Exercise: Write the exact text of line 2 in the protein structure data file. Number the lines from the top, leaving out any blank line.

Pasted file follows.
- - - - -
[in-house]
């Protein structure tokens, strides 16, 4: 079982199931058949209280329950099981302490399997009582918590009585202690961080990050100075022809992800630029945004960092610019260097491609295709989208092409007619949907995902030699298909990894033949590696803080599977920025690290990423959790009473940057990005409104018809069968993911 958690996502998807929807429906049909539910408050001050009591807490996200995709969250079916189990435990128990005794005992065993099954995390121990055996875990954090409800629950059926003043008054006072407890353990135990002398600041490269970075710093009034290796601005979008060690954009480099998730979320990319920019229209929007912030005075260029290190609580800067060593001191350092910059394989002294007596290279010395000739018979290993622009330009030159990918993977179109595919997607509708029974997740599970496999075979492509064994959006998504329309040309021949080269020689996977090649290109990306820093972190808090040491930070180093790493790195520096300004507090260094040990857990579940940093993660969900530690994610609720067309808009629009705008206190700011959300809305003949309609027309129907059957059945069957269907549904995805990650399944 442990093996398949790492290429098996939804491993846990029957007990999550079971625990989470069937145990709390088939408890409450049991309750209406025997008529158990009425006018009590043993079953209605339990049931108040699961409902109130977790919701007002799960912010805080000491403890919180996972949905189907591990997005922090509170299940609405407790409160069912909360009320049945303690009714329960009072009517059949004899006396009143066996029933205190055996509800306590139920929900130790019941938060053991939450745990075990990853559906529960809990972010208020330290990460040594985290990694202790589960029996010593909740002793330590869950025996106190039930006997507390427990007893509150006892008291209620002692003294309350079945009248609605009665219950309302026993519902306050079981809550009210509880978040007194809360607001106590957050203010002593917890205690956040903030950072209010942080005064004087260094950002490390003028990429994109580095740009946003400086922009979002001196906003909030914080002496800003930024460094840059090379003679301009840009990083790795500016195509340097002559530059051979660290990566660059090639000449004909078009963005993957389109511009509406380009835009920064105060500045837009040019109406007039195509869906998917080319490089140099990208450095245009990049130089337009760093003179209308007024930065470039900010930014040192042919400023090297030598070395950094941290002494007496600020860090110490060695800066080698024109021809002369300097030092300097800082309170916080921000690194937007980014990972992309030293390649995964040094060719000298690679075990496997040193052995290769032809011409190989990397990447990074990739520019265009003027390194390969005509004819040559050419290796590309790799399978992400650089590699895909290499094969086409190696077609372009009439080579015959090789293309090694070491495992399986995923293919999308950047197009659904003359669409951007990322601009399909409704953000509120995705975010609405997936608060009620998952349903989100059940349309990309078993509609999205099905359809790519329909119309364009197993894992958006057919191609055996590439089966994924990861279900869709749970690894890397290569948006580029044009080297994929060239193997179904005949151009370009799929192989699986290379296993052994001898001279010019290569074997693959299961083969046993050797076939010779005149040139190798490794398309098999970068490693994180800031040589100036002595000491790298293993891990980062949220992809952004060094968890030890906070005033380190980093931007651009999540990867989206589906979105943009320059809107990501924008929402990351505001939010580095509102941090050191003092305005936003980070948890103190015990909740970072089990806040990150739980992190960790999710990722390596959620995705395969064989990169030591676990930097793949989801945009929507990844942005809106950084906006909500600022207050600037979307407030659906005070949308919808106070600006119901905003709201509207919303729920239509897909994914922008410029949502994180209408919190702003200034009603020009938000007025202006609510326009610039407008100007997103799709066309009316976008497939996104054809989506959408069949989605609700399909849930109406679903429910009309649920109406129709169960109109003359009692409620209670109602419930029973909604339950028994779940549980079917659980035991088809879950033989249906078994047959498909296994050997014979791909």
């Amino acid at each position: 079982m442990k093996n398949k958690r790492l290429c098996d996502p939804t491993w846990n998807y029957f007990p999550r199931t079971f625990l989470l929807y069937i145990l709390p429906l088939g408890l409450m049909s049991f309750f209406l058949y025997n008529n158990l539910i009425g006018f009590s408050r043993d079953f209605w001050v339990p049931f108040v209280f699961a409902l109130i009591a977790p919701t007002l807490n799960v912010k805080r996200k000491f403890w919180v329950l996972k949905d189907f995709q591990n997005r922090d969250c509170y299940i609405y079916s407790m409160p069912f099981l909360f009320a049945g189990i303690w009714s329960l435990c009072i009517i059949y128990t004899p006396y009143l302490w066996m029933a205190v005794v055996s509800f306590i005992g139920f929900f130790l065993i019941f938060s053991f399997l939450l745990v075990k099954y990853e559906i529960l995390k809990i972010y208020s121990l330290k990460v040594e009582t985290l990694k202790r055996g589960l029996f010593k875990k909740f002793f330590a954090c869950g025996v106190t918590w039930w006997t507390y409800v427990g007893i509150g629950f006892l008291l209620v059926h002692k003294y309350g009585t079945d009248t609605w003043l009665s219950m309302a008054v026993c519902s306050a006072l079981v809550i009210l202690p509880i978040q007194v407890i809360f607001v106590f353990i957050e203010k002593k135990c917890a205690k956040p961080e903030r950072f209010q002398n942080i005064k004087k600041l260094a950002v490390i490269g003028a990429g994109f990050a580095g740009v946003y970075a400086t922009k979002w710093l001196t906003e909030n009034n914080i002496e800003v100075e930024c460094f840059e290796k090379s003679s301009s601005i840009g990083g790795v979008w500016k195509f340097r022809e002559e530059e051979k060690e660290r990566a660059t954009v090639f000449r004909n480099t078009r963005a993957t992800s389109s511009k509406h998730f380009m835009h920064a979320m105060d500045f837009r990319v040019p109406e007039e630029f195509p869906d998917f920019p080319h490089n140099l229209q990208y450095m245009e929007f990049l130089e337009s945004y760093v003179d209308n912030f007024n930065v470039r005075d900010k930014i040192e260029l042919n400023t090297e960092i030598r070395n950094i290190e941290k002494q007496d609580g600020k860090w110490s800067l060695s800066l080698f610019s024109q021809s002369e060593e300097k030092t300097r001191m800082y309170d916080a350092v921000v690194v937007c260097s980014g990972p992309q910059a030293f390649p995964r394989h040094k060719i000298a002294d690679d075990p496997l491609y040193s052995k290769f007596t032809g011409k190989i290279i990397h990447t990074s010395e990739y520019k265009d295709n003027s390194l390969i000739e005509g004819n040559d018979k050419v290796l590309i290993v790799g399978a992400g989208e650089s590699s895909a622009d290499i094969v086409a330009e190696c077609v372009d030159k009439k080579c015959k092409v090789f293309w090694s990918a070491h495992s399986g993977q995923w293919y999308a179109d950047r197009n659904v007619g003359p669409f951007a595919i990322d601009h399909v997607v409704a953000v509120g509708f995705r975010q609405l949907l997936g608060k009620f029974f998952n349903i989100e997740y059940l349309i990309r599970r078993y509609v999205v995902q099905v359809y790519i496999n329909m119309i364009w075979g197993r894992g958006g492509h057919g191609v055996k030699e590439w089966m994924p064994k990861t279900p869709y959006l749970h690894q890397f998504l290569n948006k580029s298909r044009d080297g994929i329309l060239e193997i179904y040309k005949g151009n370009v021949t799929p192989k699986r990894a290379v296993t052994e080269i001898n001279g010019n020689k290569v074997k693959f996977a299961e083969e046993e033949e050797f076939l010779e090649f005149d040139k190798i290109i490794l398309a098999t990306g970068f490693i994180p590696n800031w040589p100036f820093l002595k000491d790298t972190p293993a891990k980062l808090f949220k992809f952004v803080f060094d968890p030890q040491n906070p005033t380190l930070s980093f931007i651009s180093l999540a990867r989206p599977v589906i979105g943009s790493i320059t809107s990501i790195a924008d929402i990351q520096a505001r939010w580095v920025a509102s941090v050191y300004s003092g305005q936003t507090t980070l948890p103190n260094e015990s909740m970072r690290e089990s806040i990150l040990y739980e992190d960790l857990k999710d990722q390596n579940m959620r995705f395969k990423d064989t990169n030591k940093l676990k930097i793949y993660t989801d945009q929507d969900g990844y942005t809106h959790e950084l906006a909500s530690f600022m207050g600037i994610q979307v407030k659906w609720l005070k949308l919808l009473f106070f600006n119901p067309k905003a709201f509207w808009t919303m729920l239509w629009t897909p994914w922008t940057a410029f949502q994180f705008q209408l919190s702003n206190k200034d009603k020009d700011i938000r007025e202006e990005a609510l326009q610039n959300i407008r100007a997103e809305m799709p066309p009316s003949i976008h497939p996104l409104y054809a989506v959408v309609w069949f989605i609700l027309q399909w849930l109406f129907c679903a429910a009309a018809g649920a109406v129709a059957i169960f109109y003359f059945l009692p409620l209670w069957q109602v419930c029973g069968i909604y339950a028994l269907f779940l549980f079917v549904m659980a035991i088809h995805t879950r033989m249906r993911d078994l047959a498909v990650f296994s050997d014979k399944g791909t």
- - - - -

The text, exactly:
């Protein structure tokens, strides 16, 4: 079982199931058949209280329950099981302490399997009582918590009585202690961080990050100075022809992800630029945004960092610019260097491609295709989208092409007619949907995902030699298909990894033949590696803080599977920025690290990423959790009473940057990005409104018809069968993911 958690996502998807929807429906049909539910408050001050009591807490996200995709969250079916189990435990128990005794005992065993099954995390121990055996875990954090409800629950059926003043008054006072407890353990135990002398600041490269970075710093009034290796601005979008060690954009480099998730979320990319920019229209929007912030005075260029290190609580800067060593001191350092910059394989002294007596290279010395000739018979290993622009330009030159990918993977179109595919997607509708029974997740599970496999075979492509064994959006998504329309040309021949080269020689996977090649290109990306820093972190808090040491930070180093790493790195520096300004507090260094040990857990579940940093993660969900530690994610609720067309808009629009705008206190700011959300809305003949309609027309129907059957059945069957269907549904995805990650399944 442990093996398949790492290429098996939804491993846990029957007990999550079971625990989470069937145990709390088939408890409450049991309750209406025997008529158990009425006018009590043993079953209605339990049931108040699961409902109130977790919701007002799960912010805080000491403890919180996972949905189907591990997005922090509170299940609405407790409160069912909360009320049945303690009714329960009072009517059949004899006396009143066996029933205190055996509800306590139920929900130790019941938060053991939450745990075990990853559906529960809990972010208020330290990460040594985290990694202790589960029996010593909740002793330590869950025996106190039930006997507390427990007893509150006892008291209620002692003294309350079945009248609605009665219950309302026993519902306050079981809550009210509880978040007194809360607001106590957050203010002593917890205690956040903030950072209010942080005064004087260094950002490390003028990429994109580095740009946003400086922009979002001196906003909030914080002496800003930024460094840059090379003679301009840009990083790795500016195509340097002559530059051979660290990566660059090639000449004909078009963005993957389109511009509406380009835009920064105060500045837009040019109406007039195509869906998917080319490089140099990208450095245009990049130089337009760093003179209308007024930065470039900010930014040192042919400023090297030598070395950094941290002494007496600020860090110490060695800066080698024109021809002369300097030092300097800082309170916080921000690194937007980014990972992309030293390649995964040094060719000298690679075990496997040193052995290769032809011409190989990397990447990074990739520019265009003027390194390969005509004819040559050419290796590309790799399978992400650089590699895909290499094969086409190696077609372009009439080579015959090789293309090694070491495992399986995923293919999308950047197009659904003359669409951007990322601009399909409704953000509120995705975010609405997936608060009620998952349903989100059940349309990309078993509609999205099905359809790519329909119309364009197993894992958006057919191609055996590439089966994924990861279900869709749970690894890397290569948006580029044009080297994929060239193997179904005949151009370009799929192989699986290379296993052994001898001279010019290569074997693959299961083969046993050797076939010779005149040139190798490794398309098999970068490693994180800031040589100036002595000491790298293993891990980062949220992809952004060094968890030890906070005033380190980093931007651009999540990867989206589906979105943009320059809107990501924008929402990351505001939010580095509102941090050191003092305005936003980070948890103190015990909740970072089990806040990150739980992190960790999710990722390596959620995705395969064989990169030591676990930097793949989801945009929507990844942005809106950084906006909500600022207050600037979307407030659906005070949308919808106070600006119901905003709201509207919303729920239509897909994914922008410029949502994180209408919190702003200034009603020009938000007025202006609510326009610039407008100007997103799709066309009316976008497939996104054809989506959408069949989605609700399909849930109406679903429910009309649920109406129709169960109109003359009692409620209670109602419930029973909604339950028994779940549980079917659980035991088809879950033989249906078994047959498909296994050997014979791909």